The sacrifice of Christ as an atonement for sin is the great truth around which all other truths cluster. In order to be rightly understood and appreciated, every truth in the word of God, from Genesis to Revelation, must be studied in the light that streams from the cross of Calvary. I present before you the great, grand monument of mercy and regeneration, salvation and redemption,—the Son of God uplifted on the cross. This is to be the foundation of every discourse given by our ministers. –Ellen White, Gospel Workers, Page 315. 

When we see the Sabbath in light of the cross, we see Jesus resting in the tomb after doing all the work to redeem us, just as He rested after creating us. We see our Savior telling us to rest from our works as we trust in His grace to save us. 

When we see the punishment of the wicked in light of the cross, we see Jesus dying on the cross so that those who believe in Him may not perish but have everlasting life. John 3:16. Notice the opposite of eternal life is perishing and not everlasting torment in hell. We see the wages of sin is death, but the free gift of God is eternal life. Romans 6:23. Again the wages of sin is not everlasting torment in hell. It is death. In the light of the cross we see Jesus crying out “my God, my God why have You forsaken me?” We see Jesus tasting the punishment of the wicked for us, so we can taste His free gift of eternal life. 

When we see the cleansing of the sanctuary in light of the cross, we see how the love flowing from the cross saves us from the penalty and power of sin in our daily lives. Instead of working for our own salvation, we see how Jesus intercedes and works to free us from condemnation and from the addictions that rob us of our joy. See Psalm 51:8-12

When we present truth in light of the cross, we present the truth as it is in Jesus. Instead of seeing a God who wants to be worshiped because of His ego, we see a God who wants us to worship Him because He is the only God who loves us enough to die for us. In pagan religion, the humans sacrifice themselves to get the gods to accept them, but in Christianity God sacrifices Himself to get the people to accept Him. This is why we are to have no other gods before us. Because no other gods will love us the way God does. When we present the truth as it is in Jesus, we see the same love that is at the center of the cross is the same love at the center of the law. See Romans 13:8-10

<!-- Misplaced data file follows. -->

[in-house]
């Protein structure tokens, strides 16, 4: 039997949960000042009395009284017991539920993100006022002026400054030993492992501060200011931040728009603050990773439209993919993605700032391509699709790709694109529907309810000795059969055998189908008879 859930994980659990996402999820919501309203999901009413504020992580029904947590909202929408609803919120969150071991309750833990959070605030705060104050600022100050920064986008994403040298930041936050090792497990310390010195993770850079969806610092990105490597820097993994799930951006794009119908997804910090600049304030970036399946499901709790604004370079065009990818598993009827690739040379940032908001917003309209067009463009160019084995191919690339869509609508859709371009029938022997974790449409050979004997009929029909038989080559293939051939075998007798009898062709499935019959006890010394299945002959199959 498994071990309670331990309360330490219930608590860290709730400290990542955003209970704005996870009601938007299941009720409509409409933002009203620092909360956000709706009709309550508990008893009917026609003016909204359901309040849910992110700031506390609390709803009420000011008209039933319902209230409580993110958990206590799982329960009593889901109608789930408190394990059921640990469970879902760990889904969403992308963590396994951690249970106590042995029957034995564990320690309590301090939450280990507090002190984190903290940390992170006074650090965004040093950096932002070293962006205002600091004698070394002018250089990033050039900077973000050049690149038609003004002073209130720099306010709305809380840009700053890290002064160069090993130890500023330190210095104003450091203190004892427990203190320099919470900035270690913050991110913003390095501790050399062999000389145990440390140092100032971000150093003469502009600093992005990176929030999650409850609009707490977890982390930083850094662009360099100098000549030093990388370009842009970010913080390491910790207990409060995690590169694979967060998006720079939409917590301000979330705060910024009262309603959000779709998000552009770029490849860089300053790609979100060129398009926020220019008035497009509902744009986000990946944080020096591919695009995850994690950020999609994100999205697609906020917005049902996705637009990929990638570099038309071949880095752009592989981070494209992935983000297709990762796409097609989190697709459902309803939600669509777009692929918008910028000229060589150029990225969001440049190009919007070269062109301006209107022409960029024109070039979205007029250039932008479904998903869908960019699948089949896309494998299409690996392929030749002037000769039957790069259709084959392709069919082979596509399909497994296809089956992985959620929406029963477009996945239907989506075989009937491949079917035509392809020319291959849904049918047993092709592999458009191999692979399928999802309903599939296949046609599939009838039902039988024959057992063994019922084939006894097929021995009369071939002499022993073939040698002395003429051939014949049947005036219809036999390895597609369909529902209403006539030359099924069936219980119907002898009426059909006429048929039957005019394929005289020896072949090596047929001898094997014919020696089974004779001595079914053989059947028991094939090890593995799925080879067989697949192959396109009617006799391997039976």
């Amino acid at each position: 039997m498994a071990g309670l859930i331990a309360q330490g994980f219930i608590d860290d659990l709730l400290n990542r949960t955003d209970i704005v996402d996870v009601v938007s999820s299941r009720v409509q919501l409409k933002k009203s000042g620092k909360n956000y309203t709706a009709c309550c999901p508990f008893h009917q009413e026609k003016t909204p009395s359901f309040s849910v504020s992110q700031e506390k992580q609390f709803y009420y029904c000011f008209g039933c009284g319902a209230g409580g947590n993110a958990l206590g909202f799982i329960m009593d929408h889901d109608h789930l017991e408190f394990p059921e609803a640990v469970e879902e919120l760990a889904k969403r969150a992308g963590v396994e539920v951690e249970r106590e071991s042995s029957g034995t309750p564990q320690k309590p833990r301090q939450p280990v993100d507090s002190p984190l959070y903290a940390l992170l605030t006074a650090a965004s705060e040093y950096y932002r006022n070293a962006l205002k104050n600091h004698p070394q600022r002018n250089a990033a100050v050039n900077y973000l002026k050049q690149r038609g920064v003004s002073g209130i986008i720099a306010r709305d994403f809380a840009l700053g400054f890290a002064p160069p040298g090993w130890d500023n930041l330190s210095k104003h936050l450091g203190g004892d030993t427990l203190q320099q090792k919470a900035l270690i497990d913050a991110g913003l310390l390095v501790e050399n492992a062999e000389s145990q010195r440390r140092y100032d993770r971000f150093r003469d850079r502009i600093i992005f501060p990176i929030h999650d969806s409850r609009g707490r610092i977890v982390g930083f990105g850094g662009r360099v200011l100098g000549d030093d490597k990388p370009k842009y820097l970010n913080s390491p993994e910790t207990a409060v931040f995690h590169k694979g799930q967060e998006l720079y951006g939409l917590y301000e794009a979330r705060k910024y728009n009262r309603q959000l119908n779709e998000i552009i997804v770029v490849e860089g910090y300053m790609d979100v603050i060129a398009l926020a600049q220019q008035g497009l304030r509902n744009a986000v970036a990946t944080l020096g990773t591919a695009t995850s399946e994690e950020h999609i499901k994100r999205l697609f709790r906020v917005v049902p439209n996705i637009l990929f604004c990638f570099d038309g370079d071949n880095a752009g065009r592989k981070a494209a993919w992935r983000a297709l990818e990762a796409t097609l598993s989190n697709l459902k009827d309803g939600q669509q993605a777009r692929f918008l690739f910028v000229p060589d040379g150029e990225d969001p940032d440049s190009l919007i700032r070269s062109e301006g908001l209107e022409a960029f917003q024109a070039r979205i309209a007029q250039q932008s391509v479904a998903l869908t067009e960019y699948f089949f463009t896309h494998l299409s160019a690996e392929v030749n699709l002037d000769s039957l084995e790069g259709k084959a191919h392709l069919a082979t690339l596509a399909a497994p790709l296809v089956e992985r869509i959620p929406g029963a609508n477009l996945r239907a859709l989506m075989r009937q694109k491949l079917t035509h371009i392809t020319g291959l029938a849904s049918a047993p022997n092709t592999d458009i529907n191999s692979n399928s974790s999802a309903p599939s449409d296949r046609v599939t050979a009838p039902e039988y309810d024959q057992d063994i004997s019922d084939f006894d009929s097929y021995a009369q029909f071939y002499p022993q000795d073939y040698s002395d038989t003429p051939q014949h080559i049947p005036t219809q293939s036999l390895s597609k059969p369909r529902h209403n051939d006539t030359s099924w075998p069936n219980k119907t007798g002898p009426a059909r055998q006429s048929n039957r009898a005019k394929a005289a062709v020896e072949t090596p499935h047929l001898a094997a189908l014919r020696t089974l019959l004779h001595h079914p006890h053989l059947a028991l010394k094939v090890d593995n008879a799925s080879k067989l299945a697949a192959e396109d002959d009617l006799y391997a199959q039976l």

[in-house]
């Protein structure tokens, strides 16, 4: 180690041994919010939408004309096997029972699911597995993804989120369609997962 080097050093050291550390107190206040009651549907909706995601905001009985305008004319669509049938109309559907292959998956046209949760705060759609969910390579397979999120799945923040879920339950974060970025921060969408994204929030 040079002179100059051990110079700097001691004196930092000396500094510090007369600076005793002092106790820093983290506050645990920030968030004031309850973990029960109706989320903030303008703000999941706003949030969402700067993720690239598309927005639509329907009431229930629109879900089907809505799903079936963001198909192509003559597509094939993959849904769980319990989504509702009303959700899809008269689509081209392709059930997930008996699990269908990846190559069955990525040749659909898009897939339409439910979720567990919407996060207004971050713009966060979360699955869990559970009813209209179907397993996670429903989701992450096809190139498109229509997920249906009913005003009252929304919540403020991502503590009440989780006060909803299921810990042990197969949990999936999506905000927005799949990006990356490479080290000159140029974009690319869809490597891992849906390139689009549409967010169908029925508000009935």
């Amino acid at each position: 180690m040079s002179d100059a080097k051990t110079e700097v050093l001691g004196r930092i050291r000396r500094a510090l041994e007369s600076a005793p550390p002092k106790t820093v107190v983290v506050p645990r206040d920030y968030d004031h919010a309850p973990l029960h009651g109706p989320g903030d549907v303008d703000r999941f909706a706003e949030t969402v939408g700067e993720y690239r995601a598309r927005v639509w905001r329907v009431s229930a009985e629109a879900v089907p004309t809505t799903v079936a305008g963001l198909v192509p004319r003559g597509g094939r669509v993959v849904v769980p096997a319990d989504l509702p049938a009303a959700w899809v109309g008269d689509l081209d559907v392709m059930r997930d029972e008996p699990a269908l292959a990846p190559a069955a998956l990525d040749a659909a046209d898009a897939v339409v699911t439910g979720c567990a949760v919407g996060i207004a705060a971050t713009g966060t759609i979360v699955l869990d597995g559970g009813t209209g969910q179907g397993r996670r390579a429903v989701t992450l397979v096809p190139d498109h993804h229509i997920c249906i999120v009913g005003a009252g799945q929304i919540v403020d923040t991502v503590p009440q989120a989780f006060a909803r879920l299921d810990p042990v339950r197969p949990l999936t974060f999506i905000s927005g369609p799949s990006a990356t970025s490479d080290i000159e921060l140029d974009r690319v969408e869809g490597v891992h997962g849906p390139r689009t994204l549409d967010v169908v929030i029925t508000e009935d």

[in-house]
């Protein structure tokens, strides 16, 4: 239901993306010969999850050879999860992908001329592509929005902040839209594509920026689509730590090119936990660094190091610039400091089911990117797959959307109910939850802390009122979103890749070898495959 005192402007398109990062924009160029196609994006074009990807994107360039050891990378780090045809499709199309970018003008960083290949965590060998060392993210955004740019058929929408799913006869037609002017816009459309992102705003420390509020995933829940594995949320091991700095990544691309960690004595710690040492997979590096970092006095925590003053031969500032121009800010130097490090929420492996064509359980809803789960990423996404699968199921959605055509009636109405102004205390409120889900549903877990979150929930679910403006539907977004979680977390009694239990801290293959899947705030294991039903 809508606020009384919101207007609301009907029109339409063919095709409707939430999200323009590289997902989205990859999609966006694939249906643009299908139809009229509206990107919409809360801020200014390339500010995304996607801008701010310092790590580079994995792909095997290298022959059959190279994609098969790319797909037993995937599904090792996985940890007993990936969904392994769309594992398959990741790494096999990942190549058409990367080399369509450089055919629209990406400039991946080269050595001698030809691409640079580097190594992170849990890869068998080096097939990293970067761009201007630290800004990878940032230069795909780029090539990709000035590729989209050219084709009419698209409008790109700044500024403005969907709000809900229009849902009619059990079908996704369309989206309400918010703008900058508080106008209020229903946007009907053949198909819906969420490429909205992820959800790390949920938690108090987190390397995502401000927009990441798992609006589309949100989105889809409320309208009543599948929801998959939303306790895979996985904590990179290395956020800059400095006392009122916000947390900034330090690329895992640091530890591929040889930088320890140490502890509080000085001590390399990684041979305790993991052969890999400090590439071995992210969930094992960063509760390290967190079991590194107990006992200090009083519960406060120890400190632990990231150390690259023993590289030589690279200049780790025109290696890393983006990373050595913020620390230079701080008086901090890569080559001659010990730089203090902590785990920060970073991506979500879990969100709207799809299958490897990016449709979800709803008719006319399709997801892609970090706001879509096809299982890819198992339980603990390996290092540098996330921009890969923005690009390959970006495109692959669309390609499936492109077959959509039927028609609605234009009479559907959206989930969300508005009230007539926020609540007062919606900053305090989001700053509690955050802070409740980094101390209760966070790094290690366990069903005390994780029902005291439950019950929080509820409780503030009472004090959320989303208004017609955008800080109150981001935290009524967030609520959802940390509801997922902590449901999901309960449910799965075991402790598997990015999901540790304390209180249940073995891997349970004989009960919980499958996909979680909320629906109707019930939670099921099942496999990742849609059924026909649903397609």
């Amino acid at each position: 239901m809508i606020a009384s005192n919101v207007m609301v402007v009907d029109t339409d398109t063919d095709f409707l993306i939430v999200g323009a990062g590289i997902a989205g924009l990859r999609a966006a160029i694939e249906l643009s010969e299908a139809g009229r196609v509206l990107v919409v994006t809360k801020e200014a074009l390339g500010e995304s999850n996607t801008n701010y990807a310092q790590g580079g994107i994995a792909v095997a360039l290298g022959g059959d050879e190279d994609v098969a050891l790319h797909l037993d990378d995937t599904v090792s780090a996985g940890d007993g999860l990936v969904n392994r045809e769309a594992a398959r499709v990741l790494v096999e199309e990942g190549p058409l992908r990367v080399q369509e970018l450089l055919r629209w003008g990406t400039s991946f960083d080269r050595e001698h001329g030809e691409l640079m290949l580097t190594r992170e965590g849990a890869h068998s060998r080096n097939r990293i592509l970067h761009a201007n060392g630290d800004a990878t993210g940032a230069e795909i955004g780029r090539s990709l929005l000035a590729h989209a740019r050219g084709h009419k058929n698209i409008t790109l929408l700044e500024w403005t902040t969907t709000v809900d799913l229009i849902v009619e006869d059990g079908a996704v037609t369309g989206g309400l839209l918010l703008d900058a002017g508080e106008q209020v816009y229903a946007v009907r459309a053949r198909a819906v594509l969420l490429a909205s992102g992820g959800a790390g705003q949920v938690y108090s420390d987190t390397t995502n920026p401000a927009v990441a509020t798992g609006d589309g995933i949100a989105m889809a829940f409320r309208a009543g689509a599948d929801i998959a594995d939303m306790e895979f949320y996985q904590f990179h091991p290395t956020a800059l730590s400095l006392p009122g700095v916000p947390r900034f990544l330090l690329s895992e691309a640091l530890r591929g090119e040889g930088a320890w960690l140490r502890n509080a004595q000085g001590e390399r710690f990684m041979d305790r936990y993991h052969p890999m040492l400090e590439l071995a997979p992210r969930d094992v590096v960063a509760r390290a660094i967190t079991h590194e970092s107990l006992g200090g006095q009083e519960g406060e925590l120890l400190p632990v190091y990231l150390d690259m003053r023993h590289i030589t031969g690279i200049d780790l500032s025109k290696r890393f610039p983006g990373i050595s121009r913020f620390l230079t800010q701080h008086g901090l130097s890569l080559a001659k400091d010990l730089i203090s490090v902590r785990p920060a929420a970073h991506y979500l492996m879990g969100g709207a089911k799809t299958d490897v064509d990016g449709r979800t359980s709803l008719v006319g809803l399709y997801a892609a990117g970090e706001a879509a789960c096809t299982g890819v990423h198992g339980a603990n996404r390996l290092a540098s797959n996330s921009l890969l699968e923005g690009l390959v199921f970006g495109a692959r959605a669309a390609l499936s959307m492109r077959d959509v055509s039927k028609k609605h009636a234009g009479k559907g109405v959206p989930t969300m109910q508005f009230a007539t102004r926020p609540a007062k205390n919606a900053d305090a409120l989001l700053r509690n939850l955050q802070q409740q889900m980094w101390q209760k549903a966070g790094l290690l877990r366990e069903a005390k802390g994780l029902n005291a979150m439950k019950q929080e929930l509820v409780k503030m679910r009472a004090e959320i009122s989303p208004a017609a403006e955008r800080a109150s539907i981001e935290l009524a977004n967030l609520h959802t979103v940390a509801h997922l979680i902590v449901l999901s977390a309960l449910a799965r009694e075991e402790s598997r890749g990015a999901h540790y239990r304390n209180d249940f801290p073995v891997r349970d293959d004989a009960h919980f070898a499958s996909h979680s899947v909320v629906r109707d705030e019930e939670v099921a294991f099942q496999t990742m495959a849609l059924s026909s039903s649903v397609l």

This is the same love that God used in the Old Testament to win the hearts of rebellious Israel. 

Therefore, behold, I will allure her, Will bring her into the wilderness, And speak comfort to her. Hosea 2;14 NKJV 

God does not seek to win our hearts with a take-it or leave-it attitude. He allures us and speaks words of comfort to our broken sin-weary hearts. Too often God’s people have been like Peter, who, for zeal of protecting Truth, took his sword and cut off someone’s ear. He was actually aiming for his head and missed! This is not how Jesus protected Truth. Jesus healed (comforted) the man’s ear. In Hosea 2:14 God shares Truth by making it alluring and comforting to us. He does not make it alluring and comforting by watering it down. Rather He comforts us by sharing a Gospel and love that is powerful enough to save us from the sins that discomforts our peace and safety. See Romans 1:16

Jesus sends us on the same mission of peace He shared with us. It is the same mission of peace He shared in Hosea 2:14

So Jesus said to them again, “Peace to you! As the Father has sent Me, I also send you.” John 20:21 NKJV

Equal Gifts While not the Same Gifts

I am writing today from the beautiful Tampa Bay area.
Watch the video presentation of this article here.

We were in our last couple nights of evangelism meetings when a water pipe burst, flooding a room behind the sanctuary, near the baptistry entrance. One of the deacons told a local elder to help the other deacons pump the water out. The elder politely replied that he could not do that, because he had to visit with the baptismal candidates to clear them for the baptisms coming up. The deacon then accused the elder of being on an ego trip, thinking he was too good to do manual labor. But that was not the case at all. As an elder he had a job to do in getting people ready for the baptism, and could not do both at the same time.